DENVER - School district superintendents from across the state couldn’t wait for the 2016 legislative session to begin to push for more education funding.
167 of the 178 district superintendents from across the state were in the Capitol today to urge lawmakers that a long-term education funding solution needs to be reached.
The group says the negative factor, passed in the wake of an economic downturn in 2010 to save on school funding, is pulling $50 million per year away from K-12 schools state-wide.
For districts like Adams County #50, which has 80 percent of its families fighting poverty, the state’s funding is critical.
“We’re totally relying for the most part on state support,” said Adams County #50 Superintendent Pamela Swanson. “This is not our first year as superintendents to come to the table trying to partner with our legislators on this issue.”
School leaders from around the state are reporting the same type of struggles.
“If we had those dollars, some of the things we could be doing is have councilors in our elementary schools, we could have full day kindergarten we could have more appropriate class sizes,” said Bruce Messenger, who’s the Boulder Valley Schools Superintendent.
The school leaders are asking that state law makers take up changes in the state’s tax policy to allot for more money in education. They say it was understandable when education funding dipped with the economy, but now that the economy has recovered and property tax dollars meant for education are still flowing into the state’s general fund, law makers need to filter more money into districts by reducing that negative factor.
“The short and long-term hope is that we need to address tax policy in this state as we look at what’s happening demographically in our state, and this thriving economy, we need to figure out the right balance of taxation,” said Messenger.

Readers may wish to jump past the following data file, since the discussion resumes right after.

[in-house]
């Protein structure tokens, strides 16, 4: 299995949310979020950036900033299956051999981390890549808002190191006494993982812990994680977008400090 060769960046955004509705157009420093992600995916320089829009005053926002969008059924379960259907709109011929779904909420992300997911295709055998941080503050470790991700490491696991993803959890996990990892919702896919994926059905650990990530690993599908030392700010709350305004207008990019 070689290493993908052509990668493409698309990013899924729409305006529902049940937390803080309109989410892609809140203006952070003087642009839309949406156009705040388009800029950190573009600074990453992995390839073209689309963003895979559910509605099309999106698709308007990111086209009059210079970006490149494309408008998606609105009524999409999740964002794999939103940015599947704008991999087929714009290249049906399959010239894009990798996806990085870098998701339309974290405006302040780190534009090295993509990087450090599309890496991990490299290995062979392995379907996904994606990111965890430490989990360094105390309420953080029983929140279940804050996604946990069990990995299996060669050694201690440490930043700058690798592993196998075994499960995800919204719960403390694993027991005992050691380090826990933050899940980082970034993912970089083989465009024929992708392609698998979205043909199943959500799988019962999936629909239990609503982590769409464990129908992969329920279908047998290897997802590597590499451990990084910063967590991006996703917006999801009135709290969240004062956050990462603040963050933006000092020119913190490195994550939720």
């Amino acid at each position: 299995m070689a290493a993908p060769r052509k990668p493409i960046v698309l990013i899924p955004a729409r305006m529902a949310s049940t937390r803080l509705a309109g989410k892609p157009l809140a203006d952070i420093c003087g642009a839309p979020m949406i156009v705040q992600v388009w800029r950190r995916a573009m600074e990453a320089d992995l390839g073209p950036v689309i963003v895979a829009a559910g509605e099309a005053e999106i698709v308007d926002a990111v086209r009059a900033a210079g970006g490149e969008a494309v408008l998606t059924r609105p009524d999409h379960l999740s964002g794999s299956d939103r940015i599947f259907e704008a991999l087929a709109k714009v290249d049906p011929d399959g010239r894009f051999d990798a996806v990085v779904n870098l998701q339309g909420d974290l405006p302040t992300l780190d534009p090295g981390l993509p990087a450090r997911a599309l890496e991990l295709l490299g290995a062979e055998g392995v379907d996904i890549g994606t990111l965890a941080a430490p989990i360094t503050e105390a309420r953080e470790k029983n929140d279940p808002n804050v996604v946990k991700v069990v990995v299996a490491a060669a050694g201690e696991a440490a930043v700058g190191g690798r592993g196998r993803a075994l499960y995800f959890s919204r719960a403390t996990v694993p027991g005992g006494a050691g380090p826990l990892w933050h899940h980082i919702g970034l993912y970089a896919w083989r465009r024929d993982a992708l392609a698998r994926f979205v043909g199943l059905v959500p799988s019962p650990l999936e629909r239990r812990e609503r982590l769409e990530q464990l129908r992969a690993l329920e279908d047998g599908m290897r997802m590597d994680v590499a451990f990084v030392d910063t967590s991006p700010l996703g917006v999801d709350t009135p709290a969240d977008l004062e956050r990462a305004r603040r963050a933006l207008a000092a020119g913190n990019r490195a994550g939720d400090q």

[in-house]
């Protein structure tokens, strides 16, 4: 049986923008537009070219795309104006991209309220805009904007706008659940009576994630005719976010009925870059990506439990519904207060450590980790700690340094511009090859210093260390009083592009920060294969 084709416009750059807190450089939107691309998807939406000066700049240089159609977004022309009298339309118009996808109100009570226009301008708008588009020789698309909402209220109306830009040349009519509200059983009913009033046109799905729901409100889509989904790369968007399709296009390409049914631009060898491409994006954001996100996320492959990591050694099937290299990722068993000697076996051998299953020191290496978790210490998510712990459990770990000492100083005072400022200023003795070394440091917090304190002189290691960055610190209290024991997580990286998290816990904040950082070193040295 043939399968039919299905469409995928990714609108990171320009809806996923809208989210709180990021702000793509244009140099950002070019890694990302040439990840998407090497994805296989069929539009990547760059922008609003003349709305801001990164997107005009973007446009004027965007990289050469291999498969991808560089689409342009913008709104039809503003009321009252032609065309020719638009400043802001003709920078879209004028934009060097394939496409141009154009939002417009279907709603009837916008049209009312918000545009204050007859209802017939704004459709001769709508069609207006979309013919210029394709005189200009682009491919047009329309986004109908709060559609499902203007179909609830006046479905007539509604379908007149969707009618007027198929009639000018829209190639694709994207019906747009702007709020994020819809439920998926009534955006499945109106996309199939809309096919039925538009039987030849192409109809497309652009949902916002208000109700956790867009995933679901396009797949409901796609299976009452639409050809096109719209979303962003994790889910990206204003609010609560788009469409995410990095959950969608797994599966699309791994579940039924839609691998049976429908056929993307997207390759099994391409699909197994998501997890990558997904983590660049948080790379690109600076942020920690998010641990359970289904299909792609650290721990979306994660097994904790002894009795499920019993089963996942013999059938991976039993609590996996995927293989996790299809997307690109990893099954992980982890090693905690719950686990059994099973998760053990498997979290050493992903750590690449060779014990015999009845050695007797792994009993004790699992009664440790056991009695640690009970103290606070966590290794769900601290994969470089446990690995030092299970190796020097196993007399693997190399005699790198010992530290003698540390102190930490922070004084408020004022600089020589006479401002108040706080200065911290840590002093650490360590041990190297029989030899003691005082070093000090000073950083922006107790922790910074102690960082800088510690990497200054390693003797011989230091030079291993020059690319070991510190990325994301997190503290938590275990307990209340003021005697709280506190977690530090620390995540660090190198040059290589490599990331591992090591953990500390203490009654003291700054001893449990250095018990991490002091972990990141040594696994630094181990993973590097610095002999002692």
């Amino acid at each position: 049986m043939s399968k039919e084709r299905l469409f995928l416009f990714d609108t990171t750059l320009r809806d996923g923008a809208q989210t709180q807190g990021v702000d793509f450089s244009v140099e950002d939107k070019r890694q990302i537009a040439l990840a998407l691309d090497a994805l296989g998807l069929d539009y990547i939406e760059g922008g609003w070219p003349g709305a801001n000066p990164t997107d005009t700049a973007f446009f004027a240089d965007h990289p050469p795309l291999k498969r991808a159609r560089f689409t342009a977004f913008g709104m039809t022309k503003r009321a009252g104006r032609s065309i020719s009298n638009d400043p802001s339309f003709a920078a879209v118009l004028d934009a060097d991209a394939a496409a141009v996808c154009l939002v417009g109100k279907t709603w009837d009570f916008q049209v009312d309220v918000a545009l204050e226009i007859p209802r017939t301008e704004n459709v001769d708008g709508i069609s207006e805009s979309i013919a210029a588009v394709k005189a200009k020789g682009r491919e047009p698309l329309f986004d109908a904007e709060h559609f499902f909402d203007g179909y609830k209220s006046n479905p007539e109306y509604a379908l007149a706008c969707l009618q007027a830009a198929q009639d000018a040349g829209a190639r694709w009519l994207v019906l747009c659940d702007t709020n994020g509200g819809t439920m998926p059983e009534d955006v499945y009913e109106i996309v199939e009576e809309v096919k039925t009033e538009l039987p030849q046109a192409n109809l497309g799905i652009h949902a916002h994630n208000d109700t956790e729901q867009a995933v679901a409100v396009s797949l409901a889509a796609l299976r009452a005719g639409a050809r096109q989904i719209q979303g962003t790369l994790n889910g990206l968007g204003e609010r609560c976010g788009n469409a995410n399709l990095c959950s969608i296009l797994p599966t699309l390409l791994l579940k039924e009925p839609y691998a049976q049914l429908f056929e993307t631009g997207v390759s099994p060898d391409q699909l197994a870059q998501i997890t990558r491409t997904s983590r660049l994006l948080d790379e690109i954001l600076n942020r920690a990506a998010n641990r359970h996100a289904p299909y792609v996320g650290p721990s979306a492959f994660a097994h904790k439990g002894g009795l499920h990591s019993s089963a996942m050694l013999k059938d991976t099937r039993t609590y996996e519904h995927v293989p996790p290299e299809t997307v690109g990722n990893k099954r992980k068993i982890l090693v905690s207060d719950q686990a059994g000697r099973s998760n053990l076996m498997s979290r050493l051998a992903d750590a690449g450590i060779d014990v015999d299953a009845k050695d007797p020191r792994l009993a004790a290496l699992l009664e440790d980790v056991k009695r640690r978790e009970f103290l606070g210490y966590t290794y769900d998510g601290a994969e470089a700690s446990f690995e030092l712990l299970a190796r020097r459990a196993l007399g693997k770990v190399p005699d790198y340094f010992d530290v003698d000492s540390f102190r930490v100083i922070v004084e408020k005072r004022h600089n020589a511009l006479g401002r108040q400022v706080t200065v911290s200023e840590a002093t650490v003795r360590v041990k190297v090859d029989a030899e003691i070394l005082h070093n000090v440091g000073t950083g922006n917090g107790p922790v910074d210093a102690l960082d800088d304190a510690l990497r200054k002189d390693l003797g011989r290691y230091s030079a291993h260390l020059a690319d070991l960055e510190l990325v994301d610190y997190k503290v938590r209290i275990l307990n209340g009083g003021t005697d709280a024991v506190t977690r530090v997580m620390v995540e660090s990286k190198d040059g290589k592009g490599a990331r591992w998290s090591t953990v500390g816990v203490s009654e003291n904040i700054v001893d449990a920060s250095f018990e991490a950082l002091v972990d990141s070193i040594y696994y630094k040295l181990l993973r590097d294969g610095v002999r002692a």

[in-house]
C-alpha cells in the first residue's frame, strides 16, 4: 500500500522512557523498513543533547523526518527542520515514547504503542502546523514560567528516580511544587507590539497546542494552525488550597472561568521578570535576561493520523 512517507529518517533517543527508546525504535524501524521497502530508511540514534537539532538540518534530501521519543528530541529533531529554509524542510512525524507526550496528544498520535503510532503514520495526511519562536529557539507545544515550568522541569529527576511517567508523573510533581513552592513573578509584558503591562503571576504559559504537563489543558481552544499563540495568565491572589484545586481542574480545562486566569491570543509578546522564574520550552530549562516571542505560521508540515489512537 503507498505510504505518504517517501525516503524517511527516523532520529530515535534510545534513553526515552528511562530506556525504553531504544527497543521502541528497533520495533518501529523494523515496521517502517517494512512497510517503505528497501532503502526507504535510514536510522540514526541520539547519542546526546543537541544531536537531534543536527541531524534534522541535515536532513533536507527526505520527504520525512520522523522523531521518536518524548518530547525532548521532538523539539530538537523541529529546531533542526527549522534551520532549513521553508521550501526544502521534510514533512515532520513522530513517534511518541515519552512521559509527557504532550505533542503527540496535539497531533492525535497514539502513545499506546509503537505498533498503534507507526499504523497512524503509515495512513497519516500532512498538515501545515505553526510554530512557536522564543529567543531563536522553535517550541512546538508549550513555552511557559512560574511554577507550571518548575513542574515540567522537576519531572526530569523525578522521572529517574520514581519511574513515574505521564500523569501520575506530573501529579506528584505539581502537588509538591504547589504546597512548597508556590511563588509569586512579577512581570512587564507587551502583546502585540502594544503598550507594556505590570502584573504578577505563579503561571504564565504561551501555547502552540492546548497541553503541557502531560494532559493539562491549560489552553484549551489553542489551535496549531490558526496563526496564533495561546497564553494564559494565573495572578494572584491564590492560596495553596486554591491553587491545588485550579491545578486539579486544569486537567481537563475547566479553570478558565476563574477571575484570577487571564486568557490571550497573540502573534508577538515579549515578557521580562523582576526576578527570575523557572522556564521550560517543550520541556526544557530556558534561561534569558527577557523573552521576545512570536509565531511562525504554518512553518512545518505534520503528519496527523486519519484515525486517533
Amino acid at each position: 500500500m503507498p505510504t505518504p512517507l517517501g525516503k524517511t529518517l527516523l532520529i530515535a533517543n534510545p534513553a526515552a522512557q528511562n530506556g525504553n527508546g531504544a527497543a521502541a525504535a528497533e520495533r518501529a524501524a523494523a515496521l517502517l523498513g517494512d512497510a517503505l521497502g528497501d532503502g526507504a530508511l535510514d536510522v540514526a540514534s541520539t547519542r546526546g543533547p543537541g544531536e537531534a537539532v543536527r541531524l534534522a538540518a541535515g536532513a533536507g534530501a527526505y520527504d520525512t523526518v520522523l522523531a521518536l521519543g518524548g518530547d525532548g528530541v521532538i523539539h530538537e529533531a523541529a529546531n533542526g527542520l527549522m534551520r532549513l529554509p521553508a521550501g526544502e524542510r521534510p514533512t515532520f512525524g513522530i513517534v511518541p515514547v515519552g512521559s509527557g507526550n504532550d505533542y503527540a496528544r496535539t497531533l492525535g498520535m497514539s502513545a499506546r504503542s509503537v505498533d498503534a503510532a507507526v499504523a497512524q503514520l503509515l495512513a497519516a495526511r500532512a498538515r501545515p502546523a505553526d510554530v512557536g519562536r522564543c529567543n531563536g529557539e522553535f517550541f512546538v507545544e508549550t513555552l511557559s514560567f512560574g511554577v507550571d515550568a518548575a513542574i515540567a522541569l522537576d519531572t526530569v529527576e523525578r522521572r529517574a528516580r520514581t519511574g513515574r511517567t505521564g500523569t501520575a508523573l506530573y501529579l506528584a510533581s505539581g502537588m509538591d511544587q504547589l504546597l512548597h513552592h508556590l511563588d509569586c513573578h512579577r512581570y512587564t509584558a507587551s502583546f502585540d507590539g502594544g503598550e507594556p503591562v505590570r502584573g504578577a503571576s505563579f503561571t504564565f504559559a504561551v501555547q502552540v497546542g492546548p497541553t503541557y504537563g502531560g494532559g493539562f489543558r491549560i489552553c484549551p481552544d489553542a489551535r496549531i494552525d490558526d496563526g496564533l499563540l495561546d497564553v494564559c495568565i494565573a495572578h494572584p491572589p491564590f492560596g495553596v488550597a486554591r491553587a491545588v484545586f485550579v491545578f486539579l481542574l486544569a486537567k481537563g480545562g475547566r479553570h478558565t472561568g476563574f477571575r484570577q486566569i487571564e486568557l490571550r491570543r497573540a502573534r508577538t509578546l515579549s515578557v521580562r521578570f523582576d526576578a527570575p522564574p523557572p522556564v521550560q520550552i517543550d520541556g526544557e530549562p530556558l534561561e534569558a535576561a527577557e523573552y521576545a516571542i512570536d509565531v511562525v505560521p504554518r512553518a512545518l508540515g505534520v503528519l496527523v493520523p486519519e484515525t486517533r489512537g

Lawmakers say the health of our schools impacts more than just those with students in school, but every tax payer too.
“Our property values, our economy, our way of life in Colorado depends on having a robust and well-funded 21st century education system and we’re just not getting it done so far,” said State Senator Andy Kerr.
Kerr says his first bill this session will address adding full day kindergarten state-wide. He says its likely school funding won’t come up in the legislature until late March, after the next budget projection.
Of those in attendance, there was one notable no-show. Douglas County Schools Superintendent Liz Fagan says she doesn't agree with one particular funding idea of the superintendent group and for that reason has not signed on. She released a statement to Denver7 outlining her support for a better school funding formula in Colorado and says she stands with the other district leaders on the overarching issue of school funding revision.